Friday, September 5, 2014

Who's the Worst Man in the World? For His 15 Minutes, It's Bob McDonnell.

Look at these checks! Corruption's cool, isn't it?

I count on Dahlia Lithwick to find the sweet -- or sour -- spot in a legal exercise. She nails it with the Bob McDonnell case:
We may never fully know what led a Virginia jury to find former Gov. Bob McDonnell guilty on 11 counts of federal corruption and his wife, Maureen, guilty of nine counts. The federal investigation, indictment, and trial at first seemed something of an overreach, and right to the end, it seemed like the case might have been difficult to prove to a jury. After the trial ended in such a brisk and crushing verdict, it now seems easy to say the result was inevitable. If it was never perfectly clear that the prosecutors found the quid to the pro quo, well, in the end it didn’t matter. After weeks of trial, the jury seemed to want nothing more than to loofah off the filth and go home.


It’s easy to say that everyone in power is bought and that the McDonnells simply got caught getting bought. But that doesn’t quite capture the horror of what happened here in the commonwealth in the past month. Whatever shame they brought on the office of governor by their dealings with Williams was overshadowed by the shame of their legal strategy. The jurors must have felt unimaginably filthy listening to gruesome tales of a “nutbag” first lady, rebuffed letters from the governor trying to resolve marital spats, and tween-grade text messages to a man Maureen McDonnell was allegedly “obsessed with.” That the former governor knew his career was making his wife wretched and drove on nonetheless is one thing. That he blamed her wretchedness for wrecking his career borders on felony chutzpah.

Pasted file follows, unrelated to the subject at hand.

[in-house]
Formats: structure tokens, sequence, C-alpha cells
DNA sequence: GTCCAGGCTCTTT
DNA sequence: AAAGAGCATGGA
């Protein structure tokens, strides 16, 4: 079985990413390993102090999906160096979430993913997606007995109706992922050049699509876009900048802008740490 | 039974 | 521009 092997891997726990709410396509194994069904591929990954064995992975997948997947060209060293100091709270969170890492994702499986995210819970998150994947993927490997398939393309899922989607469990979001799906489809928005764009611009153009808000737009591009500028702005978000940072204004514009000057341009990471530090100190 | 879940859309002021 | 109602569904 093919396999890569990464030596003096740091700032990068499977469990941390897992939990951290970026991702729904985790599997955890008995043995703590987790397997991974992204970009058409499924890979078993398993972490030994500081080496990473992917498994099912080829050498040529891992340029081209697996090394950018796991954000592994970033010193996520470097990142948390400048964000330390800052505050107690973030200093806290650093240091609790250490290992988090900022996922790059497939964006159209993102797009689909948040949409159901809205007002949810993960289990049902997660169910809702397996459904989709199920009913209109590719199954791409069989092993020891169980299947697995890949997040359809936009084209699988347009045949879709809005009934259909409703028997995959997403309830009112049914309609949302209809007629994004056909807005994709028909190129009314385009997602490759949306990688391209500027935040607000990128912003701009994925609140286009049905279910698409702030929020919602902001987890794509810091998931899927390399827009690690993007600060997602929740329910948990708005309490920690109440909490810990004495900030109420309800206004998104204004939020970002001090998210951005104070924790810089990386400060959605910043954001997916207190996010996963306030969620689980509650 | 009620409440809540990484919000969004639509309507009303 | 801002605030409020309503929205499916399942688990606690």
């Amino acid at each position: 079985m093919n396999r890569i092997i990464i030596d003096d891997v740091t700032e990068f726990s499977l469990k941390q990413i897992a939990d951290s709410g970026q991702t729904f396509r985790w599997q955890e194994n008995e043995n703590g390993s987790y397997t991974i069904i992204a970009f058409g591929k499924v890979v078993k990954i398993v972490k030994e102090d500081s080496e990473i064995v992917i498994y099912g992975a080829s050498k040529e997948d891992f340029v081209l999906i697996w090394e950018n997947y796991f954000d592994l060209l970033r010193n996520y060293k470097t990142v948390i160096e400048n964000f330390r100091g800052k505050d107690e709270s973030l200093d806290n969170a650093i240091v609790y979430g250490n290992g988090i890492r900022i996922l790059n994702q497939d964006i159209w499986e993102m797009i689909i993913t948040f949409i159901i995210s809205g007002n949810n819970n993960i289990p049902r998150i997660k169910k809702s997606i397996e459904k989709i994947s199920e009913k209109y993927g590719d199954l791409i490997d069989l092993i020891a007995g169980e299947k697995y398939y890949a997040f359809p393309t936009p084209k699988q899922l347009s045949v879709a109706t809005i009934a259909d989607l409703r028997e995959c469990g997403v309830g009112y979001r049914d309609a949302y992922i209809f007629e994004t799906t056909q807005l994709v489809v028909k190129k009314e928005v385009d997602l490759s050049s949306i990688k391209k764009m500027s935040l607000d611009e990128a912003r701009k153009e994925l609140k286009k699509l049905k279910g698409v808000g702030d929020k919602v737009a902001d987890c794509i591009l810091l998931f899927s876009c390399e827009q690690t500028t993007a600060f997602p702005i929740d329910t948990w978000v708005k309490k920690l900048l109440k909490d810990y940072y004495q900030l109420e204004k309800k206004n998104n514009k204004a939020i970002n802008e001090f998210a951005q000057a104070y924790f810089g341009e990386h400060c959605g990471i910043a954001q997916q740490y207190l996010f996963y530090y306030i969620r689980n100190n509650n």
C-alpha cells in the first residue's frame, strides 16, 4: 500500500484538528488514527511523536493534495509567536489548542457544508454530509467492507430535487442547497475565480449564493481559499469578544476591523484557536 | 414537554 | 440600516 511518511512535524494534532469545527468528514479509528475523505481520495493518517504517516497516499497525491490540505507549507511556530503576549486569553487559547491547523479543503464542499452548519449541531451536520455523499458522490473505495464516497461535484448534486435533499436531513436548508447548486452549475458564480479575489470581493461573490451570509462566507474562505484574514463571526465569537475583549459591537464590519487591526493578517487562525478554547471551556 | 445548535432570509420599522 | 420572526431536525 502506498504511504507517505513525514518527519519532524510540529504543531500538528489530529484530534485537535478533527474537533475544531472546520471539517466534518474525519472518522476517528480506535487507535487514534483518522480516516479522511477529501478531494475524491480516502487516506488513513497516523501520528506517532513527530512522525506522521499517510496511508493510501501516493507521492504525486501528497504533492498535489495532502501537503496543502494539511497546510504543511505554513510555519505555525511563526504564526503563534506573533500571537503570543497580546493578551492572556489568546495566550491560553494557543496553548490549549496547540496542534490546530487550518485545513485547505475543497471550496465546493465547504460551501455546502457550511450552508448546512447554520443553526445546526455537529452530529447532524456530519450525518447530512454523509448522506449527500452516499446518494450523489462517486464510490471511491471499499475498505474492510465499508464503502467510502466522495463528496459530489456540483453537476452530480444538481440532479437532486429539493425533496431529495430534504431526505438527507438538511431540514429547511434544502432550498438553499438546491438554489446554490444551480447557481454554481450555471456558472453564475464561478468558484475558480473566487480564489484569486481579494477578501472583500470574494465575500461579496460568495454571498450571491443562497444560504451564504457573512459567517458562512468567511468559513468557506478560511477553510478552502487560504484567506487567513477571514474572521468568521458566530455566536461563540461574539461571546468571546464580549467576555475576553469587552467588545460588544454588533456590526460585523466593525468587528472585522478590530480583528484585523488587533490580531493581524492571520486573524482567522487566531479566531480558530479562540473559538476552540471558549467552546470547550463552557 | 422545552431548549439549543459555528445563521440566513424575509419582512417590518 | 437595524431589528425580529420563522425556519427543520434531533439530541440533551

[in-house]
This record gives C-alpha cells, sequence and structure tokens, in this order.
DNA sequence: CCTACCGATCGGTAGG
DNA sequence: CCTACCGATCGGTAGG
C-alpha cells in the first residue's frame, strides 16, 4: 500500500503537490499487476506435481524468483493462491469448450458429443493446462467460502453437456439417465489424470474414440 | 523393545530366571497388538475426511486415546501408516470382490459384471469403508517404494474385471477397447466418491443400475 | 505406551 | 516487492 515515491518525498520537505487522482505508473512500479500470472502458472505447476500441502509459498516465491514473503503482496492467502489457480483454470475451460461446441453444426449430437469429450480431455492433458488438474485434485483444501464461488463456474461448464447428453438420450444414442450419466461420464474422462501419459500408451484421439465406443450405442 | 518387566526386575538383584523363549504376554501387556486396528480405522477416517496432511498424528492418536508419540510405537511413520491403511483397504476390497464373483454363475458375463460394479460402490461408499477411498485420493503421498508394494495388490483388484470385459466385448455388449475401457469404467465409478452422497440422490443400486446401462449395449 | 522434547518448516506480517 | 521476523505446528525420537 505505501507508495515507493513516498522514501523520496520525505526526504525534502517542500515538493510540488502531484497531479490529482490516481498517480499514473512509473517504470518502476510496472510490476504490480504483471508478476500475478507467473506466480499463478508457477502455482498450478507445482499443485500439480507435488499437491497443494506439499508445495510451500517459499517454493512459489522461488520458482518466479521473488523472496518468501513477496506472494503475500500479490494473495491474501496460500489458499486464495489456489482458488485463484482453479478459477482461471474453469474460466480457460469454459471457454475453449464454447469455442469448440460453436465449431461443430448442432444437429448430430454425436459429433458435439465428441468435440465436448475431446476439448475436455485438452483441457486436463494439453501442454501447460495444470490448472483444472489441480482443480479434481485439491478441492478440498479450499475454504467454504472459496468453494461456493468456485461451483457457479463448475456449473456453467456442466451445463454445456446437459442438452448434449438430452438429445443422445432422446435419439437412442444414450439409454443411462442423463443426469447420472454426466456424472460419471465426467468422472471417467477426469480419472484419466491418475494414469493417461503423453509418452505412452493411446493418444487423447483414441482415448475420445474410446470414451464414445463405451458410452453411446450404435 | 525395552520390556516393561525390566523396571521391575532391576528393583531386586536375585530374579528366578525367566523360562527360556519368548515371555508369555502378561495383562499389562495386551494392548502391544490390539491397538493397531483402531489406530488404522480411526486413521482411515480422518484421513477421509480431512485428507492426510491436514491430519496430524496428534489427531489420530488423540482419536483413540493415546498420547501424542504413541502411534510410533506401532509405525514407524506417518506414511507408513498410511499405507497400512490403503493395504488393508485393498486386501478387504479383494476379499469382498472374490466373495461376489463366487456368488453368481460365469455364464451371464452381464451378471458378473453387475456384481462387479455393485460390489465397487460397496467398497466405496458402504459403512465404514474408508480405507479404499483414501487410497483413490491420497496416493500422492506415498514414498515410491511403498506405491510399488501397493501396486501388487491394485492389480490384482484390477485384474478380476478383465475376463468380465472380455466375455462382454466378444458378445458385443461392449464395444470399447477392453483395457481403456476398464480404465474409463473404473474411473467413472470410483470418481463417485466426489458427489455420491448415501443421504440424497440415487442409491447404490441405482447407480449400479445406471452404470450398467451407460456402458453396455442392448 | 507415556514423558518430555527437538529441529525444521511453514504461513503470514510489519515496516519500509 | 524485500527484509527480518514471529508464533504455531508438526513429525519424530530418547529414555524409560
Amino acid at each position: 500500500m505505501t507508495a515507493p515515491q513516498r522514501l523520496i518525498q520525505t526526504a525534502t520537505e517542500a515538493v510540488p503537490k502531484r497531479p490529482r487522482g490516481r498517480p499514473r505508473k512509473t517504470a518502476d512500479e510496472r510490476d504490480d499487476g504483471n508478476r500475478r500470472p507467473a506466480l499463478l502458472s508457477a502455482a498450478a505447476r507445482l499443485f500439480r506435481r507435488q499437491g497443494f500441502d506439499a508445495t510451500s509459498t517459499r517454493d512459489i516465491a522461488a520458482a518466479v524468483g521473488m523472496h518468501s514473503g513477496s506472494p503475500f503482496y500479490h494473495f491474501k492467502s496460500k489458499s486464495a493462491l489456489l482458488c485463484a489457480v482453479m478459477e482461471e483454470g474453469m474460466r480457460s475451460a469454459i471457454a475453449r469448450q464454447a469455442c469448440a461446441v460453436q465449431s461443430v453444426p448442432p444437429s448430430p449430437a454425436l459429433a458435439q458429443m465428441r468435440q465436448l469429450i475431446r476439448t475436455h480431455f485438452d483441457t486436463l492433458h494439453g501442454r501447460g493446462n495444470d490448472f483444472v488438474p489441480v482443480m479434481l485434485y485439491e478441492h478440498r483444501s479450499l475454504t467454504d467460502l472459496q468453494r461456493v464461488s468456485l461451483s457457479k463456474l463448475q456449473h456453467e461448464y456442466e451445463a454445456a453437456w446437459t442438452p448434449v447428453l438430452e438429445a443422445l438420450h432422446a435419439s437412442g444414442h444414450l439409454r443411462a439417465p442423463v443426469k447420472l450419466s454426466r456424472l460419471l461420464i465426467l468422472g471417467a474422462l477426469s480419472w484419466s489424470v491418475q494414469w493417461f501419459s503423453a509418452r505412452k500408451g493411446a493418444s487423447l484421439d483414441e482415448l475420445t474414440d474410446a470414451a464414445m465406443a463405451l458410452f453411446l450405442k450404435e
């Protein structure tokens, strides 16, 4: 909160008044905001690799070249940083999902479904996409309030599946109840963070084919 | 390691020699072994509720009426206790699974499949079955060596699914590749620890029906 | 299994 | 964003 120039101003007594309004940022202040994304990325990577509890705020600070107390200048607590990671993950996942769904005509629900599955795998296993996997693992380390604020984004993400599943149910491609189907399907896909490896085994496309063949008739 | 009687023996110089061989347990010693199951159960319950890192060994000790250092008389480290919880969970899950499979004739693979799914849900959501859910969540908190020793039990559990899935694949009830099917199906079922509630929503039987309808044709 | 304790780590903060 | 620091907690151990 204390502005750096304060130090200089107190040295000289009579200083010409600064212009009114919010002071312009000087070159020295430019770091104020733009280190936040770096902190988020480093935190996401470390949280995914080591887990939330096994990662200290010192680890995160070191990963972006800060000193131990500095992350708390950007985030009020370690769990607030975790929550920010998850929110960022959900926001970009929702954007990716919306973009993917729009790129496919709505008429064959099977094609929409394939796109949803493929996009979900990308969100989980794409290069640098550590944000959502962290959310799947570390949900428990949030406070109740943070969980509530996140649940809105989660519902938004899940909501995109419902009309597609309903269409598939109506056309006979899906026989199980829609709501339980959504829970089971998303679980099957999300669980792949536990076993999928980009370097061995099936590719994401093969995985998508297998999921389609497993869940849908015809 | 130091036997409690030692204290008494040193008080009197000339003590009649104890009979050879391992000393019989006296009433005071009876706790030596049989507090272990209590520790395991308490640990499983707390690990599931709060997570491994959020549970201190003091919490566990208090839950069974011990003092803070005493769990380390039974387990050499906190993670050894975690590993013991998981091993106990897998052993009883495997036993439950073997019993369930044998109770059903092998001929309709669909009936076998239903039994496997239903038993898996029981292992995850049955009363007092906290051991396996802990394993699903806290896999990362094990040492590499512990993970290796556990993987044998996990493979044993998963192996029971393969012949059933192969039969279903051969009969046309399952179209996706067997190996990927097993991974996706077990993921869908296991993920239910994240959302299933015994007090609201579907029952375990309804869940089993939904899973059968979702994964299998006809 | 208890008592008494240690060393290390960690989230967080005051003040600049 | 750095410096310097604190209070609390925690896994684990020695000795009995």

Maybe the defense strategy that the McDonnells could never have colluded because they didn’t speak was the only defense they had. But that’s their own fault. Prosecutors had offered the former governor a deal that would have had him plead guilty to a single count of fraud and would have spared his wife. The defense on display this month wasn’t the best bad option. It was the worst bad option. And it clearly wasn’t convincing. As Amy Davidson notes, you can be in a miserable marriage and still collude to take cash in exchange for pushing dietary supplements.

As the jurors begin to talk, we may begin to get some insight into why they came down so hard on the former first couple. But one possibility is that you just can’t explain lies with lies. And the McDonnell strategy always seemed to be just that: “We couldn’t have been lying to you about our finances, Virginia, because we were too busy lying to you about everything else. We lied about our marriage for years. We lied about our values and our integrity. We lied about our political and economic convictions. We lied about the centrality of family and marriage to our vision of governance.” In the end, when the jurors were asked to believe one more lie—that the McDonnells’ whole life was an “act” (a lie that may or may not now come true, if the McDonnells’ marriage fails to survive this spectacle) to explain the other lies—it may have been too much to sanction.
We may never know the real shape of the McDonnell marriage, but it hardly matters. What we do know is that whatever Bob McDonnell holds sacred among his core religious beliefs -- he says he places his trust in the Lord -- fidelity, to a spouse or to Virginians, isn't one of them. We don't want to thrust him into the dustbin of history immediately. We'd first like to decorate at least one of its sides with a true picture of his villainy. Then seriously forget the fucker.

The McDonnells during happier times.

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